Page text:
Desert Locust Storm Reach Delhi After Covering Gurugram Skies
on Saturday afternoon Huge swarms of crop-destroying locust areas of Gurugram; invading insects attacked farms and houses in Chhatarpur in south Delhi. Swarms of desert locusts had reached Gurugram on Saturday morning as residents posted multiple show massive clusters of the insects flying in the skies. Desert Locust Storm Reach Delhi.
Delhi Environment Minister Gopal Rai has asked the national capital’s south and west districts’ administrations to remain on high alert, said, officials. According to an official who attended the meeting, the minister was informed that a small swarm of locusts has also reached the Asola Bhatti area in South Delhi. The Agriculture Department has been asked to issue a detailed advisory to all district magistrates and sub-divisional magistrates to deal with a possible locust attack in Delhi.
Rai also asked the Forest Department to play DJs, beat drums and dhols to repel the swarms of locusts, the official said. Rai has directed officials of the Agriculture Department to make field visits to areas close to Gurugram. Officials have said these insects are likely to spare the national capital for now and instead head towards Faridabad and Palwal in Haryana.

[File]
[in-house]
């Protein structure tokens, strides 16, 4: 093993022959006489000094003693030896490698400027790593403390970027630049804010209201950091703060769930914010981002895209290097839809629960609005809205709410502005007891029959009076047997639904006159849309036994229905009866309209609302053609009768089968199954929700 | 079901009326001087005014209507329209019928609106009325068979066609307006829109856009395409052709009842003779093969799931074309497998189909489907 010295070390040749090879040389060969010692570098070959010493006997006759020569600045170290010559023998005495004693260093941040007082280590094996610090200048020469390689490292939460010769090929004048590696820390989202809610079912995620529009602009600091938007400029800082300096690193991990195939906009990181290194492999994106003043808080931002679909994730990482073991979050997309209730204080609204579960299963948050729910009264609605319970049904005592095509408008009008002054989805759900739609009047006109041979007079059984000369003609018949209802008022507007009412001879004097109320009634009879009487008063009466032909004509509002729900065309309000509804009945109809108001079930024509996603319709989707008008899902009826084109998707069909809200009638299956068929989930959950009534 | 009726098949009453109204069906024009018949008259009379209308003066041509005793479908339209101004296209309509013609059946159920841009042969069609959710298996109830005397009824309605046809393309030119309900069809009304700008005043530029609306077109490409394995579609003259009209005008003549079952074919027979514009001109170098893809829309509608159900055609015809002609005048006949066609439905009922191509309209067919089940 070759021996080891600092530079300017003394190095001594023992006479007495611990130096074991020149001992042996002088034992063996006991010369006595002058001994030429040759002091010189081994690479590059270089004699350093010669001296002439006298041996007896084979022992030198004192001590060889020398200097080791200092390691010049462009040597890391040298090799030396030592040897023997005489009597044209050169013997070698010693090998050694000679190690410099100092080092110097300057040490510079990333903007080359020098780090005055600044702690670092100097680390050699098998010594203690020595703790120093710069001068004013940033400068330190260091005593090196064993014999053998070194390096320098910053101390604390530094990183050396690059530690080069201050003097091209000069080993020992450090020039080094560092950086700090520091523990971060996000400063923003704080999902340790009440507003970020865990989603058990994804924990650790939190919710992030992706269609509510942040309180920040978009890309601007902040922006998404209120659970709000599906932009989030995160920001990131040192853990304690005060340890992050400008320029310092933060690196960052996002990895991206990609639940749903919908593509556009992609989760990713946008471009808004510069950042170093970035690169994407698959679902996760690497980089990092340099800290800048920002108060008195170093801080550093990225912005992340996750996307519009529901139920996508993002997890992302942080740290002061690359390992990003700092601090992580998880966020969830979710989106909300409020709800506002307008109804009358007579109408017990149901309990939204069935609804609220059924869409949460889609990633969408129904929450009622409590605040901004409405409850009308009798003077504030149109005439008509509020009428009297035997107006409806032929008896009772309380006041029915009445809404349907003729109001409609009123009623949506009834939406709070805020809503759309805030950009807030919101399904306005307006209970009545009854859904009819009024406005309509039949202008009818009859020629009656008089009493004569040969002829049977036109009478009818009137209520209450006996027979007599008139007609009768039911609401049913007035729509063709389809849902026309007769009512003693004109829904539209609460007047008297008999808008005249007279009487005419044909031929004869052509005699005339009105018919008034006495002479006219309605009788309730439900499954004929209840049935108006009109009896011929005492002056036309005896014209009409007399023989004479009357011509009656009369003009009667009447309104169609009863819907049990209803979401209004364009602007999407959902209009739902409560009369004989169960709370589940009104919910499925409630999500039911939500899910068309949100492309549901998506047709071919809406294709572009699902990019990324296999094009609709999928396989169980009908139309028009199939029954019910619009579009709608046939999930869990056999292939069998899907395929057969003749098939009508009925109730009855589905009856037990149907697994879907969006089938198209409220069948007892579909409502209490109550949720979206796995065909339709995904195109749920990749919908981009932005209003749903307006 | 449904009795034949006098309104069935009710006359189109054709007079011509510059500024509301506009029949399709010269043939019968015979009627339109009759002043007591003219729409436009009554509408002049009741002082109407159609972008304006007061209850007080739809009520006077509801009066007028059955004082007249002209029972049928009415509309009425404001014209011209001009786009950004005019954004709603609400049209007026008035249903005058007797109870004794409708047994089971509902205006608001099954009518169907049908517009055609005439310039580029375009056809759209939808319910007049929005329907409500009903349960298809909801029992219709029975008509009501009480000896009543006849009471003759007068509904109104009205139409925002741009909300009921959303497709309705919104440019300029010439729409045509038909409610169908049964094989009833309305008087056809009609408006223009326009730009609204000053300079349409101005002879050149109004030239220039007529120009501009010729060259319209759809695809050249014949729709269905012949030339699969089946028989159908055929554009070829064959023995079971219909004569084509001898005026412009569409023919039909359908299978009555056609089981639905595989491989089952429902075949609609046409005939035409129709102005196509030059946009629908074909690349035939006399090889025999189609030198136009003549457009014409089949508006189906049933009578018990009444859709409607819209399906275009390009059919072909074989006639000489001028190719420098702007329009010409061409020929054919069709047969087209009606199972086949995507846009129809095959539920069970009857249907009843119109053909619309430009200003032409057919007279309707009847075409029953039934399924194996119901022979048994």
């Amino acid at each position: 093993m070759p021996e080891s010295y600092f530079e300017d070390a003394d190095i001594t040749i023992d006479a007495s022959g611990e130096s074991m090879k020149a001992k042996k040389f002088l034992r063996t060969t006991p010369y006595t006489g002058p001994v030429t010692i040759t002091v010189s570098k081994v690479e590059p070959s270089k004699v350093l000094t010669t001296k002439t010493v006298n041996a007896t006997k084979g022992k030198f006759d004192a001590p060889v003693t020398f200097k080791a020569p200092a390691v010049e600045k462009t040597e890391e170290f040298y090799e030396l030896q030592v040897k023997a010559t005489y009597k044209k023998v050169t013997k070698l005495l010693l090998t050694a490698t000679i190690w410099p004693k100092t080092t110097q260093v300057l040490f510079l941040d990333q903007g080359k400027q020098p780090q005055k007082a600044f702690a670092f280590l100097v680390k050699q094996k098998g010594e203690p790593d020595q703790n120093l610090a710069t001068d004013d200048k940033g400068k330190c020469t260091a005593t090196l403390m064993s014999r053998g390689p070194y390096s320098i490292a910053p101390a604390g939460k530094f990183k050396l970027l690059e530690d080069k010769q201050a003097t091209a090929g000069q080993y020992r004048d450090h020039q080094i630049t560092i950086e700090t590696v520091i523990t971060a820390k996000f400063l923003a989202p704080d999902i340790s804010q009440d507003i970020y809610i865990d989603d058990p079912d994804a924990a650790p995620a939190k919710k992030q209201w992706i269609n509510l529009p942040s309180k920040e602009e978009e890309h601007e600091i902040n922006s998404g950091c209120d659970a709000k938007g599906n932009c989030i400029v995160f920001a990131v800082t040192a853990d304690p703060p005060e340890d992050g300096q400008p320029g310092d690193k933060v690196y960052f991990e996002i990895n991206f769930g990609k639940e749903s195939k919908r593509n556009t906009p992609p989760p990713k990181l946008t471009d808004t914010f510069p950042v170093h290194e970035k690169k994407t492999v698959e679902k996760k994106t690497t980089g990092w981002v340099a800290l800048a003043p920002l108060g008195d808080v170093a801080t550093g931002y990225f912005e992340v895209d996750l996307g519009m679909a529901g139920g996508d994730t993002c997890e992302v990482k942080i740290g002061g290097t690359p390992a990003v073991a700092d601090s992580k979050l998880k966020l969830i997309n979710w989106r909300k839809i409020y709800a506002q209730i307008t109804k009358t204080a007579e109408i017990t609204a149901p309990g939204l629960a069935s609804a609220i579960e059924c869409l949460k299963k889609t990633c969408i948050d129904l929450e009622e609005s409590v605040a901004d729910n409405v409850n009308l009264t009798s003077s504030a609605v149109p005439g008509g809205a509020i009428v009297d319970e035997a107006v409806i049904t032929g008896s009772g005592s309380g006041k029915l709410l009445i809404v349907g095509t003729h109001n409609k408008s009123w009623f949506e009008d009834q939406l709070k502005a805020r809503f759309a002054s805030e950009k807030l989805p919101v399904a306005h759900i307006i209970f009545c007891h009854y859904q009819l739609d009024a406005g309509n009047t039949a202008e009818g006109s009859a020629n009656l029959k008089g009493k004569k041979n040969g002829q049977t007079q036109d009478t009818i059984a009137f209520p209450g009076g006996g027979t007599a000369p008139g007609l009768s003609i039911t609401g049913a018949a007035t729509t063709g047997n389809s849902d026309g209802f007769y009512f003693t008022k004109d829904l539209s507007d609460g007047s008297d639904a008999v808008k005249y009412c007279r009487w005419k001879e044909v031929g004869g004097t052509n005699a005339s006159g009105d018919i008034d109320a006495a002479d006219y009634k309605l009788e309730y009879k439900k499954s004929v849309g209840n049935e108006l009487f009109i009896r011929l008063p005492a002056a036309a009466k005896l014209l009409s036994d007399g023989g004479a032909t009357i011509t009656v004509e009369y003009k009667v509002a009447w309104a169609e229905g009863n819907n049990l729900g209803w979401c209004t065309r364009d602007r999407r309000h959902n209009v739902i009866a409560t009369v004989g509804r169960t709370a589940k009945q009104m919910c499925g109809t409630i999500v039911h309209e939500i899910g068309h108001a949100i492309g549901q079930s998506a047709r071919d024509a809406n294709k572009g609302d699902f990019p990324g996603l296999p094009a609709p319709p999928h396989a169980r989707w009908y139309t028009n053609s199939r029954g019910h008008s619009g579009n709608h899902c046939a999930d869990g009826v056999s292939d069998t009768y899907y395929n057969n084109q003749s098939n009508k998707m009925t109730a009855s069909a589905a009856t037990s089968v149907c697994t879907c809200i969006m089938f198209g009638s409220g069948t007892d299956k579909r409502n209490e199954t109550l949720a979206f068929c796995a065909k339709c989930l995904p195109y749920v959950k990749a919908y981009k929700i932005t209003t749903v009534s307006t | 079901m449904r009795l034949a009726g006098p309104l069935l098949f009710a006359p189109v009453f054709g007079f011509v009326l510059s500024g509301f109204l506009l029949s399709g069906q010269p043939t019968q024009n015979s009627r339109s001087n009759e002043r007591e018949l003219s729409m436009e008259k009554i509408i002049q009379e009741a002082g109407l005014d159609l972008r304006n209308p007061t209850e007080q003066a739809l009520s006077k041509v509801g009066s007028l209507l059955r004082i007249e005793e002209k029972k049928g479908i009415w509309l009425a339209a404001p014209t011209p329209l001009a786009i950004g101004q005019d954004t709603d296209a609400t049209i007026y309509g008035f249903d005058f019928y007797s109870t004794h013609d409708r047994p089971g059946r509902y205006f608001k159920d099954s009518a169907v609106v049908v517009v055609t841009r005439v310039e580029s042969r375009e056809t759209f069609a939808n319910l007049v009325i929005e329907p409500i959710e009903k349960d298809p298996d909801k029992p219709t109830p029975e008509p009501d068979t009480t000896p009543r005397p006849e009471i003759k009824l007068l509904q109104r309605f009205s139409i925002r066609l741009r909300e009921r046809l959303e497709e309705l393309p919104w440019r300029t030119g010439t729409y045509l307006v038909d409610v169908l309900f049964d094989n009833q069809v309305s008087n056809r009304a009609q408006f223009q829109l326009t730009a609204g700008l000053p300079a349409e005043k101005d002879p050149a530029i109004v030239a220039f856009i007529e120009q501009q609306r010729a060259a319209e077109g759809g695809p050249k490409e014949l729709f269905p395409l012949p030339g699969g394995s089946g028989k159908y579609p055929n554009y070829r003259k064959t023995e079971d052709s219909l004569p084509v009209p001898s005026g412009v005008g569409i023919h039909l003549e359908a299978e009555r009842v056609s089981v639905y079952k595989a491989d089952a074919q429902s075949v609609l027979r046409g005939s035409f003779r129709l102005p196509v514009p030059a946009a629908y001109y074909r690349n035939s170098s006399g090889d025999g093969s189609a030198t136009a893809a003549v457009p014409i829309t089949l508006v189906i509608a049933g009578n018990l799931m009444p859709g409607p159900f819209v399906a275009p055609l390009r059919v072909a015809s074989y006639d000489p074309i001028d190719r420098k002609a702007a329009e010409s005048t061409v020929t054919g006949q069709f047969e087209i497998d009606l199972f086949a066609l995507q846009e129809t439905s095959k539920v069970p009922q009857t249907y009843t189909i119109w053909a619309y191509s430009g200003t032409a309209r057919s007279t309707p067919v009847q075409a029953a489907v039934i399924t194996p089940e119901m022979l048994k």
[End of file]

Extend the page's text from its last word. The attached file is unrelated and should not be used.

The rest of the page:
The swarms of locusts, spread across two kilometres, moved from west to east. They entered Gurugram around 11.30 am, said KL Gurjar of the Locust Warning Organisation, Ministry of Agriculture. Alarmed at the invasion of the locusts, which settled on trees, rooftops and plants, many residents of Gurugram shared videos from their areas.
At many places in Gurgaon, residents kept their windows closed to prevent the insects from entering homes. Four species of locusts are found in India- desert locust, migratory locust, Bombay locust and tree locust. The desert locust is considered the most destructive. It multiplies very rapidly and is capable of covering 150 kilometres in a day. This insect is a type of grasshopper and can eat more than its body weight. One square kilometre of locust swarm containing around 40 million locusts can in a day eat as much food as 35,000 people.
Experts say the growing danger of desert locusts is because of change in the climate. They say breeding of locusts is directly related to soil moisture and food availability.
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